Catholic health care providers share views on health care system

EMTs escort a patient at Mercy Medical Center in Centerville. Health care is at the center of debate at the local and national level. (Contributed photo)

By Barb Arland-Fye

The Catholic Messenger asked five Catholic health care providers to share their views on the current state of the health care system and what can be done to improve it. Here are their responses to three questions we asked:

What works well now in health care, from your vantage point?

Dr. Pat Edwards, a primary care physician and member of Sacred Heart Parish in Newton: “Medicare. However, the Medicare advantage plans have provided large profits for insurance companies and little overall benefits for most Medicare recipients. I believe these plans were misconceived and should be phased out. The Medicare drug plans, however, provide many more people consistent access to relatively cheap but lifesaving drugs.

“Title XIX provides free and important care to pregnant moms and children. These families have access to adequate prenatal care as well as health care and immunizations for kids. Adequate access to these services (as well as other important programs such as WIC and Vaccines for Children) are crucial to a healthy population. Unfortunately, dental reimbursement in Iowa is so poor that many of the dentists simply cannot or will not participate. The reimbursement for other medical professionals in Iowa is barely at the break-even point. Hopefully our state and federal government will continue to address the issues which divert funds from these crucial programs. The other major program which is working well involves the various hospice programs in our state. I believe the concept of appropriate, comfortable and dignified end-of-life care is more readily accepted and acted on with the help of these programs.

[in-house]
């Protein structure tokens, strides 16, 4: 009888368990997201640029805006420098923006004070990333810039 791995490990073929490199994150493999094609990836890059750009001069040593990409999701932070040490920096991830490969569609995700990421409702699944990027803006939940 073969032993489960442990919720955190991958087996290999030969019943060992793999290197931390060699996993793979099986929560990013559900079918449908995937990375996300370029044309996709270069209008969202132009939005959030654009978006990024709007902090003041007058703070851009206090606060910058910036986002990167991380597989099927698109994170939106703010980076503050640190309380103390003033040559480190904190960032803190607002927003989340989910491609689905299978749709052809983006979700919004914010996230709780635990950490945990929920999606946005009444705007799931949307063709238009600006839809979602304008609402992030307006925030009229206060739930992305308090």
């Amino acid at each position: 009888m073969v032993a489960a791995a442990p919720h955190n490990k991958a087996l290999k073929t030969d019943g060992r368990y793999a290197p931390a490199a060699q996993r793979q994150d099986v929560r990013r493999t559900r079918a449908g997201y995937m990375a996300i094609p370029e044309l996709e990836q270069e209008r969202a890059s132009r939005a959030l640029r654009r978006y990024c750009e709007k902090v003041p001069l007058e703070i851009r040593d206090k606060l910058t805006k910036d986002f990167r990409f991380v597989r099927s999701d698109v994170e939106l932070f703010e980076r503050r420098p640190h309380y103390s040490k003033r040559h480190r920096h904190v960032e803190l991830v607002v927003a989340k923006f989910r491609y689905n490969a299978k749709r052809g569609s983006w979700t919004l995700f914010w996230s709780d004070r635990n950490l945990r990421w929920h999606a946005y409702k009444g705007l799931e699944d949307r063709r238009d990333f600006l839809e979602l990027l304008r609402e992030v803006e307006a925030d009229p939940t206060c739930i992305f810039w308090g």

Dr. Paul Ruggle, a primary care physician and member of Sacred Heart Parish in Newton: “I’ve been in family practice in Newton for 26 years. The advances in medicine are amazing. Now we can diagnose things we weren’t able to in the past. The testing is miles ahead of when I started practicing. The system of specialists is very helpful. If I can’t figure something out, I can work with specialists. The diagnosis you get is the right diagnosis and you get it quicker. It’s expensive, though.”

What works well now in health care, from your vantage point?

Dr. Mark Blaser, an allergist at Medical Arts Associates in Moline, Ill., and member of St. John Vianney Parish in Bettendorf:  “If you are a sophisticated customer with decent insurance and you can navigate the system, you can get absolutely the best health care in the whole world, but that’s rarely accessible except by people who know how to seek it.” Even those who are poor, however, can go to an emergency room and get sophisticated care in at least a triage manner. “You may wait hours, but you won’t go out the door untreated.” Contrast that with the situation of a patient’s son who developed appendicitis while vacationing in Mexico. The family was required to prove it could pay $15,000 before being allowed to have necessary surgery, Dr. Blaser said.